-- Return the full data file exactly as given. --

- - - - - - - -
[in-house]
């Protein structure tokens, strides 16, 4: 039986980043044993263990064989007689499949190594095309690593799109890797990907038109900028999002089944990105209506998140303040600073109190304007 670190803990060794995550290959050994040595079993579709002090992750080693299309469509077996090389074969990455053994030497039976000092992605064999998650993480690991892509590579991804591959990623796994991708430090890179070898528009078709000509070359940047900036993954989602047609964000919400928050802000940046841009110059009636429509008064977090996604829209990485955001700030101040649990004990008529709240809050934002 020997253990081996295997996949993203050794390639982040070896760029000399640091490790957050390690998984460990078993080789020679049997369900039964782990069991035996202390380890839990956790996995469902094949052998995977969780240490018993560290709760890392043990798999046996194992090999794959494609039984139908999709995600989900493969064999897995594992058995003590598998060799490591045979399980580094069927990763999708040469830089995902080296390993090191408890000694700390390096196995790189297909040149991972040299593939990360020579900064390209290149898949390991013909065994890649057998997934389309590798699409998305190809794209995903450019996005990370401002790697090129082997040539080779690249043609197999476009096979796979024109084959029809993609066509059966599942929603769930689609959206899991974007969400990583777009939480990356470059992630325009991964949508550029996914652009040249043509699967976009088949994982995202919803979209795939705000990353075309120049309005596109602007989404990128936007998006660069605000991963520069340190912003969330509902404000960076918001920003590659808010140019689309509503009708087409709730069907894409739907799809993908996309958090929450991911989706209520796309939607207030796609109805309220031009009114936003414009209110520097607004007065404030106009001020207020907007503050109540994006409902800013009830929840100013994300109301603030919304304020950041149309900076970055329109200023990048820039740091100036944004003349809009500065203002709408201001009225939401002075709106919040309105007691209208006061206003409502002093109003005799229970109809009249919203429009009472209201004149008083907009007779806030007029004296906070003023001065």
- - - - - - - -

[in-house]
């Protein structure tokens, strides 16, 4: 039986980043044993263990064989007689499949190594095309690593799109890797990907038109900028999002089944990105209506998140303040600073109190304007 670190803990060794995550290959050994040595079993579709002090992750080693299309469509077996090389074969990455053994030497039976000092992605064999998650993480690991892509590579991804591959990623796994991708430090890179070898528009078709000509070359940047900036993954989602047609964000919400928050802000940046841009110059009636429509008064977090996604829209990485955001700030101040649990004990008529709240809050934002 020997253990081996295997996949993203050794390639982040070896760029000399640091490790957050390690998984460990078993080789020679049997369900039964782990069991035996202390380890839990956790996995469902094949052998995977969780240490018993560290709760890392043990798999046996194992090999794959494609039984139908999709995600989900493969064999897995594992058995003590598998060799490591045979399980580094069927990763999708040469830089995902080296390993090191408890000694700390390096196995790189297909040149991972040299593939990360020579900064390209290149898949390991013909065994890649057998997934389309590798699409998305190809794209995903450019996005990370401002790697090129082997040539080779690249043609197999476009096979796979024109084959029809993609066509059966599942929603769930689609959206899991974007969400990583777009939480990356470059992630325009991964949508550029996914652009040249043509699967976009088949994982995202919803979209795939705000990353075309120049309005596109602007989404990128936007998006660069605000991963520069340190912003969330509902404000960076918001920003590659808010140019689309509503009708087409709730069907894409739907799809993908996309958090929450991911989706209520796309939607207030796609109805309220031009009114936003414009209110520097607004007065404030106009001020207020907007503050109540994006409902800013009830929840100013994300109301603030919304304020950041149309900076970055329109200023990048820039740091100036944004003349809009500065203002709408201001009225939401002075709106919040309105007691209208006061206003409502002093109003005799229970109809009249919203429009009472209201004149008083907009007779806030007029004296906070003023001065």